"A gasolina estava batizada," literally "The gasoline was baptized," meaning the gas was illegally diluted with water. An amusing expression from a very Catholic country.
"A mão de vaca," literally "the cow's hoof," meaning a cheapskate whose hand holds money tight, that never opens. Maybe an expression from the Northeast.
"Não há para onde correr," literally "there's nowhere to run," which means there is no other way to do something.
One of my favorite applications for Apple products is Gaucho Soft's Seasonality, which I have been using for years. It is a great weather monitoring application, with the particularly nifty animation of particles indicating wind temperature, direction, and velocity.
The iOS version is Seasonality Go, which is well worth buying if you monitor multiple weather locations. If you want to see your locations' maps in the local languages' scripts—e.g., see Tokushima City in Japan as 徳島市—the app itself does not (currently) offer a language display setting. You must flip the following setting for Maps, which you find by going to:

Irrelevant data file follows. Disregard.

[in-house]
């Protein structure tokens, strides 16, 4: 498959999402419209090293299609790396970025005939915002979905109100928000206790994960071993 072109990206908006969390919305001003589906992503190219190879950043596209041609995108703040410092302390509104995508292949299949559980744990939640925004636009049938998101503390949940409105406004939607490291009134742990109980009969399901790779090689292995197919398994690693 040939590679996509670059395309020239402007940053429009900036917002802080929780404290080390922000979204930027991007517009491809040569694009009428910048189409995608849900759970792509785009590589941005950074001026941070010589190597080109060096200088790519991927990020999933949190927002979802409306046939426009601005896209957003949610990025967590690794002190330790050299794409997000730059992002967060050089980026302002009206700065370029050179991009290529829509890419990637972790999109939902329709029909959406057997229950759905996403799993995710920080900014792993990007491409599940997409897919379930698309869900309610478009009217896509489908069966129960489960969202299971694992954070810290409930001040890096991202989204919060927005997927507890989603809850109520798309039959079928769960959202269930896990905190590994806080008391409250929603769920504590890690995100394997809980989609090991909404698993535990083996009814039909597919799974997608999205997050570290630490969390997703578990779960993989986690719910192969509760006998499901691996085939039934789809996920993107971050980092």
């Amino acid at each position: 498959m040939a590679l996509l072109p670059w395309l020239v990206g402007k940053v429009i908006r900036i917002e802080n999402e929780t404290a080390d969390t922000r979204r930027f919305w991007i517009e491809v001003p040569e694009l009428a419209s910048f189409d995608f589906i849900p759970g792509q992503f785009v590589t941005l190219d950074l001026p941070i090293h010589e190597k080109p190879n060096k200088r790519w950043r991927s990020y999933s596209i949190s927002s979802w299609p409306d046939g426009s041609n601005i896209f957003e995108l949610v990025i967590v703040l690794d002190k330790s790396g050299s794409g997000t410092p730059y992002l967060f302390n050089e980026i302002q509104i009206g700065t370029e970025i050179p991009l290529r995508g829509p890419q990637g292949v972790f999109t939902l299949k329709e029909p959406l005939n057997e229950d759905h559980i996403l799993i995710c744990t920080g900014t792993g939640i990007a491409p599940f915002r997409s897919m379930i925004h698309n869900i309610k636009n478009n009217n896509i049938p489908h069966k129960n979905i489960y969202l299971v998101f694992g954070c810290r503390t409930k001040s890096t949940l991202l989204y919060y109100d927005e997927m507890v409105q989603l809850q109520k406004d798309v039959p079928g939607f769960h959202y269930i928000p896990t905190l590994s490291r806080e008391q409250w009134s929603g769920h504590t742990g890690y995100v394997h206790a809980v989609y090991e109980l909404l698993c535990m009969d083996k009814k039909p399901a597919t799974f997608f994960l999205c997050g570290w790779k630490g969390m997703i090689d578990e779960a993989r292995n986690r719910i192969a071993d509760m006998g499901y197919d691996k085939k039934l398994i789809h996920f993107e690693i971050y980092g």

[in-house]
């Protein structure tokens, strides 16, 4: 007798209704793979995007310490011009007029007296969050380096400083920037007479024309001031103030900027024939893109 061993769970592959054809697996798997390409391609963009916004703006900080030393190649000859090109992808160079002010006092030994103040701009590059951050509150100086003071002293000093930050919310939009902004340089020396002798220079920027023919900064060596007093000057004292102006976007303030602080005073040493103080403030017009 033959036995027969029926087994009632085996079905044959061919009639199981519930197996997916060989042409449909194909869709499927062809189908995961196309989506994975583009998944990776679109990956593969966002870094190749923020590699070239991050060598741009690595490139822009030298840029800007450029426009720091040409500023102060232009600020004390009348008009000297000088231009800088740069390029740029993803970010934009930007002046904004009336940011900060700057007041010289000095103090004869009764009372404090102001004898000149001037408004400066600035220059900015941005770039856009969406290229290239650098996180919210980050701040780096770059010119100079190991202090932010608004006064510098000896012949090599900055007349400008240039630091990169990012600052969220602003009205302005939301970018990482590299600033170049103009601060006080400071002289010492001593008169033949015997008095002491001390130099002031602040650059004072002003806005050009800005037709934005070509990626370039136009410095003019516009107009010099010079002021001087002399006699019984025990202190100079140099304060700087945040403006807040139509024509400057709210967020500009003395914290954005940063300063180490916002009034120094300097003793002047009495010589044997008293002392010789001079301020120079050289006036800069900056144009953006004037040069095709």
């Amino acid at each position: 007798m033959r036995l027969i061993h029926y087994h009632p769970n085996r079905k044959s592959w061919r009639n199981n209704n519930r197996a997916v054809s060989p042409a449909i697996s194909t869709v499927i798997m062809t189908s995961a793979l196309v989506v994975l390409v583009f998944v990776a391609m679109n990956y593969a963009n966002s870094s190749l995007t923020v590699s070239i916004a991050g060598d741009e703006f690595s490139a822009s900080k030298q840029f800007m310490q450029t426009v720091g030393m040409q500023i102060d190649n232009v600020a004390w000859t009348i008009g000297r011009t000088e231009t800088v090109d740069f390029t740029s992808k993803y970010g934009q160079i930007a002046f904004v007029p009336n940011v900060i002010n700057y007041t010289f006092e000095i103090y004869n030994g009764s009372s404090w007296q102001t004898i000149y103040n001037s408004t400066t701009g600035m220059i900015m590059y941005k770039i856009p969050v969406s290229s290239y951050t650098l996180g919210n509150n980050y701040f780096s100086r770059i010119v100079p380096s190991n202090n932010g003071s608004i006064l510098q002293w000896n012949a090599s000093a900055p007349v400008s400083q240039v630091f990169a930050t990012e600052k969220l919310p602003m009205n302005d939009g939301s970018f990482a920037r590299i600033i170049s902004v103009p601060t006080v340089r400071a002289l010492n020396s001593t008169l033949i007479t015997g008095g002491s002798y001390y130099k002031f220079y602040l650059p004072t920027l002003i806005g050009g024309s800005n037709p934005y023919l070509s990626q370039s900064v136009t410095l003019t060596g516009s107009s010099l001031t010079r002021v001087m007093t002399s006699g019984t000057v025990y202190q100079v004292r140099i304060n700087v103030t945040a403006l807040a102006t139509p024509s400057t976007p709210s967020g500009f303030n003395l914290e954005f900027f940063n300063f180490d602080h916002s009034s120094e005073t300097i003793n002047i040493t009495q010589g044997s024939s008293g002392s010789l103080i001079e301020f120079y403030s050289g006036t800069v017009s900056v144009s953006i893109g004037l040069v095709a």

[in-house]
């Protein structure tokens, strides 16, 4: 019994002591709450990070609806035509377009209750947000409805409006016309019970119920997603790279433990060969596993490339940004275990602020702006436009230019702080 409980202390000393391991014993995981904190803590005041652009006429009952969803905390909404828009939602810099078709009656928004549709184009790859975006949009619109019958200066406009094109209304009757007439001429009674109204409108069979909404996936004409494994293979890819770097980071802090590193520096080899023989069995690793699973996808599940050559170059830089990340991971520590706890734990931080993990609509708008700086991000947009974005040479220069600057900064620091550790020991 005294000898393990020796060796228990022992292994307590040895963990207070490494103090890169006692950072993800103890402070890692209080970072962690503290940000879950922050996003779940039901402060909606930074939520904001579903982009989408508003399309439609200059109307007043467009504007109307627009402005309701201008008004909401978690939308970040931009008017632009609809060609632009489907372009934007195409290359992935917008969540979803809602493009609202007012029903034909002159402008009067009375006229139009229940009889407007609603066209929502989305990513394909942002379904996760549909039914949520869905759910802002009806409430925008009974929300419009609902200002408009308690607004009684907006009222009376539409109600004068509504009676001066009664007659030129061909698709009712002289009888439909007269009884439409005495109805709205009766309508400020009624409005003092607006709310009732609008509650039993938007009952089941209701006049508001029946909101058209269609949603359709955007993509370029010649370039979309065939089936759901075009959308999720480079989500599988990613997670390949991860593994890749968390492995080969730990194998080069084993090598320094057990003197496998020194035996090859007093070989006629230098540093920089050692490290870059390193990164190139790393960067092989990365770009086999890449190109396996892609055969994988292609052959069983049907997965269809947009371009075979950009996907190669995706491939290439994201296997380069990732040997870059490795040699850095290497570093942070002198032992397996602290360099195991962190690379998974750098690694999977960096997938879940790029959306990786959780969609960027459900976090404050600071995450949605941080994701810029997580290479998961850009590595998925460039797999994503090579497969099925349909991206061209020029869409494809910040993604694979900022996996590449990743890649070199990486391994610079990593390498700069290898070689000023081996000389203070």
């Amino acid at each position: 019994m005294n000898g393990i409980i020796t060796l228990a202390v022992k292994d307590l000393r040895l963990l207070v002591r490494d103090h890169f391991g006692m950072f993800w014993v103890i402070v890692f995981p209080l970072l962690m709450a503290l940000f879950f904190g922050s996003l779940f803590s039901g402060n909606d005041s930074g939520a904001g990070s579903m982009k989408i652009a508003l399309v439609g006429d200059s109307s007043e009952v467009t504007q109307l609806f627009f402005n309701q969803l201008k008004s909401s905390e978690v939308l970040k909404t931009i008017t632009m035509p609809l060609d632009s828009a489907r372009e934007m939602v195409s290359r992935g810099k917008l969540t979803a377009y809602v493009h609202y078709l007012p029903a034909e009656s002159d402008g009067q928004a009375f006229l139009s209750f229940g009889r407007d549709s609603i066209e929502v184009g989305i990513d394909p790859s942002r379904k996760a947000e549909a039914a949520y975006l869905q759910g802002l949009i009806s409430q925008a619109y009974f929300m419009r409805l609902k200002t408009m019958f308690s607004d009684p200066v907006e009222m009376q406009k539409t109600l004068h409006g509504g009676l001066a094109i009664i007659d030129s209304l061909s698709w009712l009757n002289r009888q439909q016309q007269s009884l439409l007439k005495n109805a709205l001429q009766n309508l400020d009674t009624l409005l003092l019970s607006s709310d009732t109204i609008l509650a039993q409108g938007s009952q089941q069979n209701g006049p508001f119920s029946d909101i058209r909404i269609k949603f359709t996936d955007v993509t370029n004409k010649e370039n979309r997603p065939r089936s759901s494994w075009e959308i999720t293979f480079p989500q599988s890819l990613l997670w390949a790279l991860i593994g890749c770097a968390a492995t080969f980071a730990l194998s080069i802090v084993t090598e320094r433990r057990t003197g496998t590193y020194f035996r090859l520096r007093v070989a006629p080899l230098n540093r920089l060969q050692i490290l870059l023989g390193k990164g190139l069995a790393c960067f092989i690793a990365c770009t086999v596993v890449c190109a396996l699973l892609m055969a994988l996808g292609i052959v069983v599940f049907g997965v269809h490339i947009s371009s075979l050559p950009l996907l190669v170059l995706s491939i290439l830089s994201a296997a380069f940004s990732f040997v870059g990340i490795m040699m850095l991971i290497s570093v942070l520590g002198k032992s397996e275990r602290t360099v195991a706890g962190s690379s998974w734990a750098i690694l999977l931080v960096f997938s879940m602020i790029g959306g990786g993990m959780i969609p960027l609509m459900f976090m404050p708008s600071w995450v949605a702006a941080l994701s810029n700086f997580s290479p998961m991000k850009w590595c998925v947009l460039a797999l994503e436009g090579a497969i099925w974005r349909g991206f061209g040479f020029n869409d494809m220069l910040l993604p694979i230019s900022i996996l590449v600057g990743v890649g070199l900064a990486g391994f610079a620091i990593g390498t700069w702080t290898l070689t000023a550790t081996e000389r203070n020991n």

Settings : Maps : Always in English and switching it off, as shown below. Turning it on (green) leaves you with the Roman alphabet.
Now we can see the weather in the language where it's happening.
Recently I happened across the website Conjuguemos, which offers a variety of graded quizzes and drills in multiple languages: French, German, Korean, Latin, Portuguese, and Spanish. Some languages have far more learning materials than others, but I find the Portuguese ones rather handy. Since a few of the Portuguese words are still written with ü, I assume the focus is not on Brazilian Portuguese. Since my ability is quite low, I am satisfied with any version of Portuguese.
For graded activities, you must register with the site. Give it a try!